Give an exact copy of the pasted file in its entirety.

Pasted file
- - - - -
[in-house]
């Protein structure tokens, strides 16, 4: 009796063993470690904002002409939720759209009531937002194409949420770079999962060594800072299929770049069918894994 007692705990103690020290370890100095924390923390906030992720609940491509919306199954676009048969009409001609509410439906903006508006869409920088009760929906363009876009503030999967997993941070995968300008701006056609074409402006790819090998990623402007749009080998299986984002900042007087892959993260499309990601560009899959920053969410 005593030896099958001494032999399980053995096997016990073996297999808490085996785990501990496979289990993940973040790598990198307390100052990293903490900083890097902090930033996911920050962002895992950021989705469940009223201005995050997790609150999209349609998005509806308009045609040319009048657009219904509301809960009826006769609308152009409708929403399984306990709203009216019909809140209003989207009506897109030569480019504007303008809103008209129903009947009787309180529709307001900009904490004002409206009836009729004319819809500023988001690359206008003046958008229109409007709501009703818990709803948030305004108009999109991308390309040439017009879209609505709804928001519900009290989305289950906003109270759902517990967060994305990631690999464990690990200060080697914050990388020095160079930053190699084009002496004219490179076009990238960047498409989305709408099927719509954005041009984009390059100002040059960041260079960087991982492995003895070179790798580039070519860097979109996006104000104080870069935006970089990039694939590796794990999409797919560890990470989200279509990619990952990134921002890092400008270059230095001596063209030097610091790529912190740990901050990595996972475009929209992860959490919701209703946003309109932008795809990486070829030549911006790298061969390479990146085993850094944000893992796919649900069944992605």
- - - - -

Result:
[in-house]
């Protein structure tokens, strides 16, 4: 009796063993470690904002002409939720759209009531937002194409949420770079999962060594800072299929770049069918894994 007692705990103690020290370890100095924390923390906030992720609940491509919306199954676009048969009409001609509410439906903006508006869409920088009760929906363009876009503030999967997993941070995968300008701006056609074409402006790819090998990623402007749009080998299986984002900042007087892959993260499309990601560009899959920053969410 005593030896099958001494032999399980053995096997016990073996297999808490085996785990501990496979289990993940973040790598990198307390100052990293903490900083890097902090930033996911920050962002895992950021989705469940009223201005995050997790609150999209349609998005509806308009045609040319009048657009219904509301809960009826006769609308152009409708929403399984306990709203009216019909809140209003989207009506897109030569480019504007303008809103008209129903009947009787309180529709307001900009904490004002409206009836009729004319819809500023988001690359206008003046958008229109409007709501009703818990709803948030305004108009999109991308390309040439017009879209609505709804928001519900009290989305289950906003109270759902517990967060994305990631690999464990690990200060080697914050990388020095160079930053190699084009002496004219490179076009990238960047498409989305709408099927719509954005041009984009390059100002040059960041260079960087991982492995003895070179790798580039070519860097979109996006104000104080870069935006970089990039694939590796794990999409797919560890990470989200279509990619990952990134921002890092400008270059230095001596063209030097610091790529912190740990901050990595996972475009929209992860959490919701209703946003309109932008795809990486070829030549911006790298061969390479990146085993850094944000893992796919649900069944992605």